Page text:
Production of catfish and tilapia in Tanzania is set to increase substantially, following the launch of a $77.4 million project.
Signed by the International Fund for Agricultural Development (IFAD) and the Government of the United Republic of Tanzania, the Agriculture and Fisheries Development Programme (AFDP) aims to help 260,000 rural households facing the impacts of climate change.
To increase protein intake and promote healthy diets in the participating rural households, IFAD said in a press release that the programme will help to increase the capacity of aquaculture development centres, allowing them to produce 25 million tilapia fingerlings and 10 million catfish a year. They add that this “will increase the supply and bring down the prices of fish in the local market”.
The project will also develop kitchen gardens for vegetables and provide training for households on nutrition.
“Food security and nutrition is both an indicator and a driver of inclusive economic growth and sustainable development. It is also an investment in the future,” said Francesco Rispoli, IFAD country director for Tanzania, in a press release.
Poverty is higher in rural areas, with 31 per cent of the population living below the poverty line, and depending on livestock, food crop production and fisheries for their livelihood. At a time when the Covid-19 crisis could push another 500,000 Tanzanians into poverty, AFDP will target small-scale farmers, small and medium seed producers, artisanal fishers, processors, aquafarmers, seaweed farmers and others in 41 districts in mainland Tanzania and Zanzibar. According to IFAD, half the beneficiaries will be women and 30 per cent will be youth.
Agriculture is key to defeating poverty and hunger. It accounts for 29 per cent of the country’s gross domestic product (GDP), employs 66.3 per cent of the population and meets 95 per cent of the country’s food requirements. Eighty per cent of the food produced comes from small-scale farmers who rely on rainfall and have limited access to inputs and information that could help them improve yields.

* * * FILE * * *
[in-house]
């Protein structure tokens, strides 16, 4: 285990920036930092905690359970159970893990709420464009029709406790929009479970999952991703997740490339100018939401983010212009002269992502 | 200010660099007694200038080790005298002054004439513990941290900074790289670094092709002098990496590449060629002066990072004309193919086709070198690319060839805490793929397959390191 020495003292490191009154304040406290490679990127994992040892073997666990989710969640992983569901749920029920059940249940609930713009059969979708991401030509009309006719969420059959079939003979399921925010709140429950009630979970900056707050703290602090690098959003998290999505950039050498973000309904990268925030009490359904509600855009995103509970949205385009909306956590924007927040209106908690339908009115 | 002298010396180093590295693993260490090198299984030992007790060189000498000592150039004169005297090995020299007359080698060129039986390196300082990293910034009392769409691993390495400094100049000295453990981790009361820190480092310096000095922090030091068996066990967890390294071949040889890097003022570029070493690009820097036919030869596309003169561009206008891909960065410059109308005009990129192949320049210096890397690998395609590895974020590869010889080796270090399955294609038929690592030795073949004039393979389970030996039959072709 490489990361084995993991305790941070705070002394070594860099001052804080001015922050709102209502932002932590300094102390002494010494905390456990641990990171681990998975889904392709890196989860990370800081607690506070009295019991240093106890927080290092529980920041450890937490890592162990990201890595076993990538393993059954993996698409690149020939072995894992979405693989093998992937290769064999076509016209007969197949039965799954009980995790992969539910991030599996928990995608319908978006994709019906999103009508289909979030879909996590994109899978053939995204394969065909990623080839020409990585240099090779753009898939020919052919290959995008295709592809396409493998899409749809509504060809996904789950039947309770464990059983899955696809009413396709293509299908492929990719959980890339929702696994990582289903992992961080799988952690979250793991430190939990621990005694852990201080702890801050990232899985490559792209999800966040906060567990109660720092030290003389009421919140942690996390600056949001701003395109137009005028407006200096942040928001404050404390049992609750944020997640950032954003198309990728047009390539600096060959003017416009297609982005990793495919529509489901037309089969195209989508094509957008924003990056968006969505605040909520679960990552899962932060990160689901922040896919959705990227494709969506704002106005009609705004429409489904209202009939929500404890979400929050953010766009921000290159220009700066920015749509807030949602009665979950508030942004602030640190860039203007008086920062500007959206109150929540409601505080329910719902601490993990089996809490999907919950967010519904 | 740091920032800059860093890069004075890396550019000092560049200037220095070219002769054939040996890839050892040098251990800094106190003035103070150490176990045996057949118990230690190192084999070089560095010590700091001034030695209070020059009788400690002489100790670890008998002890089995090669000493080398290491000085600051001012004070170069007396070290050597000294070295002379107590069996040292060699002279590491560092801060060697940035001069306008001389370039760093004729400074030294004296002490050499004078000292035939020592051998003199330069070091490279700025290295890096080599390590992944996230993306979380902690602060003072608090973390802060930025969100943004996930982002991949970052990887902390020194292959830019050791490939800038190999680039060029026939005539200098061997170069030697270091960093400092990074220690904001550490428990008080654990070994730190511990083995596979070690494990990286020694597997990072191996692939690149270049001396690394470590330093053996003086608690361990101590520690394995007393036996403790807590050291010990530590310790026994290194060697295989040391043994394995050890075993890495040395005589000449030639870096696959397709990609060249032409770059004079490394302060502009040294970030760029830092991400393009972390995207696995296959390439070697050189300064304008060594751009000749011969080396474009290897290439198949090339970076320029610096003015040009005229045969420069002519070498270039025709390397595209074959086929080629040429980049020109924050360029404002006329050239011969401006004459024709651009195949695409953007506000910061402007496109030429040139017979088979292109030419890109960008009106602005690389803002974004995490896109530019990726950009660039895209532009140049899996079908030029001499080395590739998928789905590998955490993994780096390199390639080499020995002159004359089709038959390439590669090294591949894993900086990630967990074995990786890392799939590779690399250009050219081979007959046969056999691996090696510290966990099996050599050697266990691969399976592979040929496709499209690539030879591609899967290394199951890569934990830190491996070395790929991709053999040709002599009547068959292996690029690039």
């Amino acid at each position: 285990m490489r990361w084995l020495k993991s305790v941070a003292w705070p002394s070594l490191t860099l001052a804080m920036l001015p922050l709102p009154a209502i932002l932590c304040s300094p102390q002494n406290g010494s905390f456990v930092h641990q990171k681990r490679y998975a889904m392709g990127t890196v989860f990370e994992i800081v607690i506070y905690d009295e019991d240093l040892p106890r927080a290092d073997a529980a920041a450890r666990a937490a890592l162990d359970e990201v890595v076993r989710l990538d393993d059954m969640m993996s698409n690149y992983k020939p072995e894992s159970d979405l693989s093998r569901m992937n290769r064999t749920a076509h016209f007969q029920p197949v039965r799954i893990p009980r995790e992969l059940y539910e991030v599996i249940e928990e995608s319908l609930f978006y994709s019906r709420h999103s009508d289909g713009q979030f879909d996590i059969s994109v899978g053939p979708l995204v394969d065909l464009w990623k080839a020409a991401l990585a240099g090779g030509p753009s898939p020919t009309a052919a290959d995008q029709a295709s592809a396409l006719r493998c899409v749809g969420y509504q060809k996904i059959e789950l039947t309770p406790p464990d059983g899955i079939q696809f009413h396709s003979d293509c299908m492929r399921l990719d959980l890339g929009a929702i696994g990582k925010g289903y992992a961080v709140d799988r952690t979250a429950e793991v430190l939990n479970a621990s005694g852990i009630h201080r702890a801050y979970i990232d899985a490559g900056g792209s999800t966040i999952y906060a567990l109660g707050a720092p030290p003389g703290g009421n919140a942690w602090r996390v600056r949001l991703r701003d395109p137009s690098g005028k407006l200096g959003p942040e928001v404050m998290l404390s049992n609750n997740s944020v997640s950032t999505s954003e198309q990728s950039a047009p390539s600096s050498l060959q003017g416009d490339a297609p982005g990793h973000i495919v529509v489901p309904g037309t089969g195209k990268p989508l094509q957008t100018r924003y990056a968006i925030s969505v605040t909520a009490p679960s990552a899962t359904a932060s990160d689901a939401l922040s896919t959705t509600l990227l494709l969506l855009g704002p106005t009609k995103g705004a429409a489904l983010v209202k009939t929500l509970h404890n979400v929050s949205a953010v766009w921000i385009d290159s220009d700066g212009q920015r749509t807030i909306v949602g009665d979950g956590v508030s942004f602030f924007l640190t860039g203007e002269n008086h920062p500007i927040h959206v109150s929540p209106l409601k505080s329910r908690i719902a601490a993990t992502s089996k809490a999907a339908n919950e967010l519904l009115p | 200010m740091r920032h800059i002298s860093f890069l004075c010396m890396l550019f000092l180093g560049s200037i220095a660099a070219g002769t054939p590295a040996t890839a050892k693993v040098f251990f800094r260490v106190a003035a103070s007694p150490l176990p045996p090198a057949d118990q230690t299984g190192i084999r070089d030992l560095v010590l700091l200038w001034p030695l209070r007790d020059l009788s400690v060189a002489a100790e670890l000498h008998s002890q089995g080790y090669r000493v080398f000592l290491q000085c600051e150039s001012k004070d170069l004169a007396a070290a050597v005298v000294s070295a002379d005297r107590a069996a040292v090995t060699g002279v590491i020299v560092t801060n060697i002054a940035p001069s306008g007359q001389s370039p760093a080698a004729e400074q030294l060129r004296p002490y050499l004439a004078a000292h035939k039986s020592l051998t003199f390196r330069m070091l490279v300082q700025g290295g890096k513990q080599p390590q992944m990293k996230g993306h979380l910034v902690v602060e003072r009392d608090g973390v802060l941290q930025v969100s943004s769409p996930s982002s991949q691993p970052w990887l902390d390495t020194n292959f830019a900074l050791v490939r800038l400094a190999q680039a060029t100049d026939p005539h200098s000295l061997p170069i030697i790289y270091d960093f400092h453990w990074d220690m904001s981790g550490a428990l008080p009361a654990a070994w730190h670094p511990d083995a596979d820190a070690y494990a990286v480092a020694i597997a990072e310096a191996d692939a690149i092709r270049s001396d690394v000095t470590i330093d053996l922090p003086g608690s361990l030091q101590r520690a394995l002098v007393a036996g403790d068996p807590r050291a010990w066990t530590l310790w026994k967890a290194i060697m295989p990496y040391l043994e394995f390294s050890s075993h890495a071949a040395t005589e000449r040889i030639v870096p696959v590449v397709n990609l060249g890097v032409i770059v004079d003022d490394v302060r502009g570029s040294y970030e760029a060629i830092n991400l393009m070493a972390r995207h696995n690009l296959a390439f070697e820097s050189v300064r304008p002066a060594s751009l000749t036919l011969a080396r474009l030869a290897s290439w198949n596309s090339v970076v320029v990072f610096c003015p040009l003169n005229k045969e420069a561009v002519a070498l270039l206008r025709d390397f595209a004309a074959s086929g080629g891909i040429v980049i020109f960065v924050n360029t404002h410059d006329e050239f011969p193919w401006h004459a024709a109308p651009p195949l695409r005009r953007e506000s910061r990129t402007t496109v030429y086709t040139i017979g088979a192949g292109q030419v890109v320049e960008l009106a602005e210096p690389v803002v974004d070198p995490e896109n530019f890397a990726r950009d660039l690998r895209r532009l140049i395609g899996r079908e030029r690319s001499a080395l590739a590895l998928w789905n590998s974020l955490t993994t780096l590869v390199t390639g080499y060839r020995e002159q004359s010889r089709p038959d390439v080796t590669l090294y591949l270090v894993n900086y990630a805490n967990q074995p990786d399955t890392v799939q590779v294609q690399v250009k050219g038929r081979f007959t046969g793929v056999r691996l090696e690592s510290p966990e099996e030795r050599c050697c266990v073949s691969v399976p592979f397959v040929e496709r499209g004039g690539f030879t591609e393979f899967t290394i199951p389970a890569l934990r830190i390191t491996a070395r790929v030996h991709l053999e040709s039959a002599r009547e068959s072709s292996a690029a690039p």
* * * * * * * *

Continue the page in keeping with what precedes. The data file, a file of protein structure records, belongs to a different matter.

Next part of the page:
Through the project, 13,000 tonnes of quality certified seeds – maize, sunflower and pulses – will be distributed to farmers. Local extension services will help create awareness on improved seeds and facilitate market linkages with grain buyers and processors to avoid fake seeds in the market and improve uptake by farmers.
In Tanzania, farmers will continue to bear the brunt of climate change, with droughts and increased rainfall putting pressure on the ecosystem that they depend on. To help build their resilience, farmers will be able to access locally adapted seeds. Small-scale producers will be trained on environmentally friendly techniques and technologies for fishing and management of natural resources. Public-private-producer partnerships will be supported to engage those involved in deep-sea fishing and reduce post-harvest losses.
Participants in the project will be able to access affordable financial services from the Smallholder Credit Guarantee Scheme initially funded by IFAD through Marketing Infrastructure, Value Addition and Rural Finance Support Programme (MIVARF).
To implement this new project, IFAD is providing a US$58.8 million loan. In addition, the Government of Tanzania is providing US$7.7 million, with a further US$8.4 million from the private sector and US$2.4 million from the beneficiaries themselves.
Since 1978, IFAD has financed 16 rural development programmes and projects in the United Republic of Tanzania for a total cost of US$917.0 million, with an IFAD investment of US$402.5 million, directly benefiting more than 4 million rural households.